I'm grateful for the alternative routes and the detours which he suggested and which we took: Bercianos, Samos, the high route out of Villafranca del Bierzo. Each one turned out to be a delightful surprise.

Would I Do it Again

I would definitely like to do a Camino again but would most likely try some of the other Caminos such as Le Puy on Velay through France and, maybe later, the Camino Via Plata from Seville, or the Camino Portuguese or Camino Arles. I would probably try to be less of a purist (if that´s the correct word I´m searching for) about it, taking some time off instead of making it a marathon, treating and resting the injuries instead of pushing through them and making them worse. Well that would be my intent anyway, whether it would evolve that way is another question. And I might investigate more private alberques or pensionnes. And like all pilgrims, I would pledge to be more ruthless about the weight in my pack and carry less. Ha!

Admiration and Respect

I admire and respect and am in awe of those who undertake this Camino on their own, especially the women. I know I would worry or second guess myself all the time wondering if I was following the right path, especially early in the morning.

Personal Goals

Did I live up to my personal goals? I think so.

Did I whine? I had set a goal to not whine and I don´t think I did although Dayton will note that I did mention my bad left ankle more than a couple of times. Even on the days when we had to add a few extra or even 15kms to our walk I didn´t voice my inner whines.

Did I live in the moment? Maybe. I enjoyed the moment but confess I was often thinking ahead to the next village, the next alberque, the next caf√© stop or the next pilgrims´meal.
Did I pay attention? Definitely. I learned on the Wainwright Coast to Coast that all I was seeing were my boots so this time I was determined to pay attention and remember where I was, what I saw and, with the help of my journals and blogs, I think I will remember so much more about the Camino.
Did I let things irritate me? Nope, I was pretty good about accepting things. A couple of times the snorers and the pushy people kind of put me off my camino feelings of zen. The most irritating things on the camino were the cold showers and the lack of toilet paper.

Woulda, coulda, shoulda?

What do I wish we had done differently? Taken less (like everyone else). Stayed one more day in Santiago. Planned four days to get to Fisterre and then maybe added Muxia.

Camino Stats

  1. Number of days walking Karen: 33 Dayton: 34
  2. Total kms walked Karen: 856.5 Dayton: 892
  3. Average kms per day 26.2
  4. Kms walked with tendinitis Karen: 531.5
  5. Number of alberques: 32
  6. Average cost of alberques: €7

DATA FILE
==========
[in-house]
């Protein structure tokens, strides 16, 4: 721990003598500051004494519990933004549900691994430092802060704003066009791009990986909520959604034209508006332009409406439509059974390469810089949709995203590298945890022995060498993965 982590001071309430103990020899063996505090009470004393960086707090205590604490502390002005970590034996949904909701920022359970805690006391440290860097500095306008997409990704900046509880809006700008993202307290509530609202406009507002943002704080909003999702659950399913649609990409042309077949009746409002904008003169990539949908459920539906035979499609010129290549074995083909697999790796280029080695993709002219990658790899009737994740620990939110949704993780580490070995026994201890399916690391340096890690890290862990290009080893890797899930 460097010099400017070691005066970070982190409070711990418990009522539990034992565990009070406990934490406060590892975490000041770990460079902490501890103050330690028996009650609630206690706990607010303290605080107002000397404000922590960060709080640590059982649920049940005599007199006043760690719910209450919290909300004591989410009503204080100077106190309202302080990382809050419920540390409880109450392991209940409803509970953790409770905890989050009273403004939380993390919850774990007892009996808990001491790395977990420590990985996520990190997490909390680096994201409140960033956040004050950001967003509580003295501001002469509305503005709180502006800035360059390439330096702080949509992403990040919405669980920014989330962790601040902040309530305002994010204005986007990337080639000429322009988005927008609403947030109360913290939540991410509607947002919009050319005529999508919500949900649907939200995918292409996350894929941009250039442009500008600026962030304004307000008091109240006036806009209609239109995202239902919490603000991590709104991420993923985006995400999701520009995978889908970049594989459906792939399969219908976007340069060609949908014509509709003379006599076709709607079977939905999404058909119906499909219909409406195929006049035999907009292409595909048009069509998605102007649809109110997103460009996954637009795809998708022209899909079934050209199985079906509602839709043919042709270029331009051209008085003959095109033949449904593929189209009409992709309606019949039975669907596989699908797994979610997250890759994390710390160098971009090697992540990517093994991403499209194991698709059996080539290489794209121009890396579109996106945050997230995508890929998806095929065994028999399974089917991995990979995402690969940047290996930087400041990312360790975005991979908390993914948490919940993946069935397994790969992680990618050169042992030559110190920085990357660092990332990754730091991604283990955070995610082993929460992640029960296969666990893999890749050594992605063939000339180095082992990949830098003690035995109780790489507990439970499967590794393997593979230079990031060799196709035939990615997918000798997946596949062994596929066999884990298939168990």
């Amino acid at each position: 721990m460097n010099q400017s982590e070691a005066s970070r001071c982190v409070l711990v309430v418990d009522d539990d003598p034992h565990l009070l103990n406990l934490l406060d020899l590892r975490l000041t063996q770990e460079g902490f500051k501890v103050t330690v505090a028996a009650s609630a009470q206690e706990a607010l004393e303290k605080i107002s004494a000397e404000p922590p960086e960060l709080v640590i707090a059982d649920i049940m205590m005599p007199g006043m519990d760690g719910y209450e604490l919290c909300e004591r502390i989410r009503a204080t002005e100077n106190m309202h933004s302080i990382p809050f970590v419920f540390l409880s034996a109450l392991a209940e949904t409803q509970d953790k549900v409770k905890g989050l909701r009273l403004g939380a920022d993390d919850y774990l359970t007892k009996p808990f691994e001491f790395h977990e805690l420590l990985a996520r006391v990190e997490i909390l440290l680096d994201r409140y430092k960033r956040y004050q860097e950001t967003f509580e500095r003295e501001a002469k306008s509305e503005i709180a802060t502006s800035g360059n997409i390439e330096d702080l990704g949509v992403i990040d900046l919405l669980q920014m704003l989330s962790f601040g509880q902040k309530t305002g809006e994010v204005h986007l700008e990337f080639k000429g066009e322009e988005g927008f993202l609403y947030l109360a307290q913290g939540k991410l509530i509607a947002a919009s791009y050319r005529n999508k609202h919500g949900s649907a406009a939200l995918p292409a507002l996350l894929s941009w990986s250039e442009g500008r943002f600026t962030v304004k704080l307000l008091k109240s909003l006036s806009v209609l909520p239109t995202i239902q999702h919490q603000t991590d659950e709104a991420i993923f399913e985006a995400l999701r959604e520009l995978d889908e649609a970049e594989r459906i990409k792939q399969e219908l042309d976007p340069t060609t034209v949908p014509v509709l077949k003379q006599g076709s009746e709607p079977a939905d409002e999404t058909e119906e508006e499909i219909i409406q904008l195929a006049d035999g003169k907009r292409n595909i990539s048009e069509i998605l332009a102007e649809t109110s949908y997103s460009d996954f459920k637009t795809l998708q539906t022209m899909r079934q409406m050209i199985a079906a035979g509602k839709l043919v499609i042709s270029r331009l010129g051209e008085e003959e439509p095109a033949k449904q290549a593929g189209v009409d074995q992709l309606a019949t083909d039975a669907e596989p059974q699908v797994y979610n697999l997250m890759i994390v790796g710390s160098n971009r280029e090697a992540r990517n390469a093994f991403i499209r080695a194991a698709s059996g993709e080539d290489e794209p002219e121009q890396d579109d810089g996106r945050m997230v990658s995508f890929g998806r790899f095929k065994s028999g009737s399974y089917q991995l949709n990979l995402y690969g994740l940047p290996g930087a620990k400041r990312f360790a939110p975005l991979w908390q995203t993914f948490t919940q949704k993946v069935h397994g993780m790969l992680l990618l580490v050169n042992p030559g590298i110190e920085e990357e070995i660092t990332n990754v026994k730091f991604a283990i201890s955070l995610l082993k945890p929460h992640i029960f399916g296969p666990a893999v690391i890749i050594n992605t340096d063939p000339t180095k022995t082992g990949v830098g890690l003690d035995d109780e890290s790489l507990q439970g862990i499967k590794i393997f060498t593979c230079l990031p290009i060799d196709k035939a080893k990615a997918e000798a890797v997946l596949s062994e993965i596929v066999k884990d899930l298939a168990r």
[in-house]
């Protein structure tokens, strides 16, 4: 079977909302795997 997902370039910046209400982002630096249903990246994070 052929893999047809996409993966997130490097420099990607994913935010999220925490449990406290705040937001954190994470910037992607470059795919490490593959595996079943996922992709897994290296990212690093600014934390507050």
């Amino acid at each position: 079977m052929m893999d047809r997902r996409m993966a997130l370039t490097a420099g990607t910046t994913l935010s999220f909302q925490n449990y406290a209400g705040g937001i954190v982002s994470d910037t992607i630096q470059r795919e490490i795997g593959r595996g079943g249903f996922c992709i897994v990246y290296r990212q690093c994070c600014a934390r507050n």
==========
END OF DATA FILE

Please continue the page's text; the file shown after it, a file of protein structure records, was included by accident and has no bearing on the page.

7. Number of sellos (stamps): 52
  8. Average € per day: €50 for two people. Obviously too many bocadillos and cafe con leches
  9. Countries represented by Pilgrims we met: 27
  10. Longest Walk: Villafranca Montes de Oca to Burgos: 40.5+ kms
  11. Shortest Walk: St. Jean Pied de Port to Orisson: 7.5kms
  12. Toughest Walk: Dayton - Villafranca del Bierzo to O Cebreiro + Olveiroa to Fisterre
  13. Toughest Walk: Karen - Orisson to Roncesvalles + Arca to Santiago
  14. Meanest Weather: Orisson to Roncesvalles (blizzard) + Arca to Santiago (rainstorm)
  15. Most beautiful walk: Foncebadón to Molineseca
  16. Most spectacular walk: Villafranca del Bierzo to O Cebreiro
  17. Most serene walk: Castrojeriz to Fromista - magnificent
  18. Best meal/alberque experience: Bercianos Real Camino
  19. Best vegetarian meal: Manzarife and Bercianos Real Camino (made vegetarian for Karen)
  20. Worst meal experience: Redicilla del Camino (mean restauranteurs)
  21. Glasses of wine: 112 each - at least
  22. Number of beer: Dayton- 56 at least, Karen - 12 at least
  23. Amount of Mefix used: 4 metres of 5" Mefix
  24. Mgs of painkillers used: 37,050mgs at least and counting
  25. Number of marital spats: ZERO
  26. Easiest walk: NONE
  27. Number of pictures taken: 1838 and counting
  28. Best Village/Town: Fisterre + Villafranca del Bierzo
  29. Best City: Astorga
  30. Number of nights ruined by snorers (roncquistadors): 3
  31. Best Dining Experience: Beachside restaurant in Fisterre
  32. Amount of gas charged to Shell while we´ve been WALKING the Camino: $335.33 -Hmm?
  33. Number of Masses attended - Roncesvalles, Carrion de Condes, Santiago, Samos, and Bercianos del Real: 5
  34. Amount of weight lost: 31.6 lbs. - Dayton at least 20, John 11, Me .6 lbs. Yes that´s not even one full pound actually by the scale it was .3kg. Aaaaaaargh.
  35. Cost of having 10 days left over: the same as the first 35 Camino and Fisterre days = a lot!